I love to read stories like this. Pie in the sky I call it written by someone who has little idea of what they are talking about. Start with the phrase “low-income families and households of color” Why doesn’t low income suffice to describe those who struggle with financial shocks. Are they saying solid middle class households of color can’t handle their money? I hope not, that’s an insult.
What they are saying, of course, is that workers are not very smart. Anyone so motivated can walk into a bank, set up an IRA with direct deposits from their pay or accounts. Your own auto-IRA. Oh yeah, you may need a bank account.
By the way a similar scheme was tried at the federal level under the Obama administration, it was a flop and then discontinued.
On one hand we see a problem linking health insurance to employment, but doing so for saving for retirement is okay?
I’m trying to figure out the connection between insufficient retirement income and “lower employment” I would think the effect would be the opposite.
Tax and penalty free? Perhaps they mean free of state taxes, but taking money early from an IRA is not tax and penalty free at the federal level.
For millions of Americans, an unexpected expense or a sudden loss of income can severely impact their household’s balance sheet. In fact, each year more than half of U.S. households experience at least one financial shock, such as a major medical bill, and many are unable to cover those expenses. These financial shocks can be even more difficult for low-income families and households of color, who often have fewer resources to cushion against financial adversity.
Some people withdraw money from their retirement savings to make up the difference. Retirement savings, of course, are important not just as a last-resort source of income to pay for unanticipated expenses: Their primary purpose is to help employees prepare for their retirement. Yet millions of workers, and at least one-third of private sector employees, don’t even have access to retirement plans at their jobs.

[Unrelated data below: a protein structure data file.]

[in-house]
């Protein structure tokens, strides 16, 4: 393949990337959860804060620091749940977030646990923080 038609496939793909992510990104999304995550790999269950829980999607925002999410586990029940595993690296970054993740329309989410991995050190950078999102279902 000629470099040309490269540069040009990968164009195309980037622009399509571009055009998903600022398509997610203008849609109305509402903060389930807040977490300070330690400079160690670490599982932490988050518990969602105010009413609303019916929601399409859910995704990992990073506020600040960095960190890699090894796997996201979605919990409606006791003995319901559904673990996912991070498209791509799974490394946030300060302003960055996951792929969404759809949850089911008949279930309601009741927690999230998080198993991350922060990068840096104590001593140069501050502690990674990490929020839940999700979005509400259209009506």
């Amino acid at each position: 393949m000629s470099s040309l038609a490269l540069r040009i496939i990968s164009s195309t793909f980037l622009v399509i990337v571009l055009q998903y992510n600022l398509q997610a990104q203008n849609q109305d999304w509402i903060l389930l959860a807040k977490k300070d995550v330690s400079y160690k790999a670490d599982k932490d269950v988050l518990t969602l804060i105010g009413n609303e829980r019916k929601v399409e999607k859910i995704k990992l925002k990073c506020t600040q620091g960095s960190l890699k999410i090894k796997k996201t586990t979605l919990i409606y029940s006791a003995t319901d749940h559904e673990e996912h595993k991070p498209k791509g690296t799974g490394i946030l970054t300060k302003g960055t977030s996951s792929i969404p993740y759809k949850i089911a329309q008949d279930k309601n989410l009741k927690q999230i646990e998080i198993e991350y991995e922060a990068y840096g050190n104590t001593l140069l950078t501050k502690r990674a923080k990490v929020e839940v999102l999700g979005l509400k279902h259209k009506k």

One innovative way to solve this problem: the growing number of state-facilitated retirement savings programs. These programs, known as auto-IRAs, allow employees to automatically contribute their own earnings to an individual retirement account (IRA) through voluntary payroll deductions and can be a vital lifeline for workers. They can also ease a state’s financial burden, which ultimately benefits taxpayers.
Consider Pennsylvania. A 2018 study found that employees’ insufficient retirement savings have led to every county in the Keystone State experiencing increased public assistance costs, reduced tax revenue, decreased household spending and lower employment.
The price tag for Pennsylvania taxpayers of these savings deficiencies? An estimated $15.7 billion over 15 years. Now, forward-thinking Pennsylvania policymakers are working in a bipartisan manner to pass Keystone Saves, a state-facilitated retirement savings program.
If passed, Keystone Saves would give more than 2 million private sector workers access to an auto-IRA plan. Participants could withdraw their voluntary contributions at any time, tax-and penalty-free — especially helpful in an emergency.
I don’t now how the catch phrase, low-income is defined here, or why it’s relevant to the story because truly low income workers [**] may not have the wherewithal to use an IRA in any case.
It all boils down to individual motivation and responsibility- like most things in life.
[**] The easy answer is to defer to the U.S. government: The term “low-income individual” means an individual whose family’s taxable income for the preceding year did not exceed 150 percent of the poverty level amount. In the U.S., that’s roughly $19,000 (it’s slightly higher in Hawaii and Alaska). Mar 18, 2021